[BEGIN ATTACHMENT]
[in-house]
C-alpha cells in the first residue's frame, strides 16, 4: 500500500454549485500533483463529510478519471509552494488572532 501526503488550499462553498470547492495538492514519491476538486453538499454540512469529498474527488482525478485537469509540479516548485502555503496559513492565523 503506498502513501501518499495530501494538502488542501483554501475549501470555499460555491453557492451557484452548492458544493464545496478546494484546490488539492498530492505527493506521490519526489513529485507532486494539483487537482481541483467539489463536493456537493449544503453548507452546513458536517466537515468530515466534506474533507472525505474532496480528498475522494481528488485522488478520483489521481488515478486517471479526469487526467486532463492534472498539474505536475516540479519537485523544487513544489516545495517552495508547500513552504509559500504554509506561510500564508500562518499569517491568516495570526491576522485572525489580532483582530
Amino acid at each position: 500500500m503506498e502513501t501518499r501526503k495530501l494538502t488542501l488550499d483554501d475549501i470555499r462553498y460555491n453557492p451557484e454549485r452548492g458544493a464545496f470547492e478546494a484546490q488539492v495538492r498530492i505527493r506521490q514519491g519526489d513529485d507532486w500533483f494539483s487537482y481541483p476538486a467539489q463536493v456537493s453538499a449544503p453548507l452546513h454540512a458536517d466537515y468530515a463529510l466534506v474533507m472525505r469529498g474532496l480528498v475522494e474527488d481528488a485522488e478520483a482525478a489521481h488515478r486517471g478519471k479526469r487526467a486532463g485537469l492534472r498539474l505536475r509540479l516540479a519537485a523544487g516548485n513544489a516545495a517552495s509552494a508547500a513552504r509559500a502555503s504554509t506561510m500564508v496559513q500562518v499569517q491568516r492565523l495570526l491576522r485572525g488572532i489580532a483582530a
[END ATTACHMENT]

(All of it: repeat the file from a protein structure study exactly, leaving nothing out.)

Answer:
[in-house]
C-alpha cells in the first residue's frame, strides 16, 4: 500500500454549485500533483463529510478519471509552494488572532 501526503488550499462553498470547492495538492514519491476538486453538499454540512469529498474527488482525478485537469509540479516548485502555503496559513492565523 503506498502513501501518499495530501494538502488542501483554501475549501470555499460555491453557492451557484452548492458544493464545496478546494484546490488539492498530492505527493506521490519526489513529485507532486494539483487537482481541483467539489463536493456537493449544503453548507452546513458536517466537515468530515466534506474533507472525505474532496480528498475522494481528488485522488478520483489521481488515478486517471479526469487526467486532463492534472498539474505536475516540479519537485523544487513544489516545495517552495508547500513552504509559500504554509506561510500564508500562518499569517491568516495570526491576522485572525489580532483582530
Amino acid at each position: 500500500m503506498e502513501t501518499r501526503k495530501l494538502t488542501l488550499d483554501d475549501i470555499r462553498y460555491n453557492p451557484e454549485r452548492g458544493a464545496f470547492e478546494a484546490q488539492v495538492r498530492i505527493r506521490q514519491g519526489d513529485d507532486w500533483f494539483s487537482y481541483p476538486a467539489q463536493v456537493s453538499a449544503p453548507l452546513h454540512a458536517d466537515y468530515a463529510l466534506v474533507m472525505r469529498g474532496l480528498v475522494e474527488d481528488a485522488e478520483a482525478a489521481h488515478r486517471g478519471k479526469r487526467a486532463g485537469l492534472r498539474l505536475r509540479l516540479a519537485a523544487g516548485n513544489a516545495a517552495s509552494a508547500a513552504r509559500a502555503s504554509t506561510m500564508v496559513q500562518v499569517q491568516r492565523l495570526l491576522r485572525g488572532i489580532a483582530a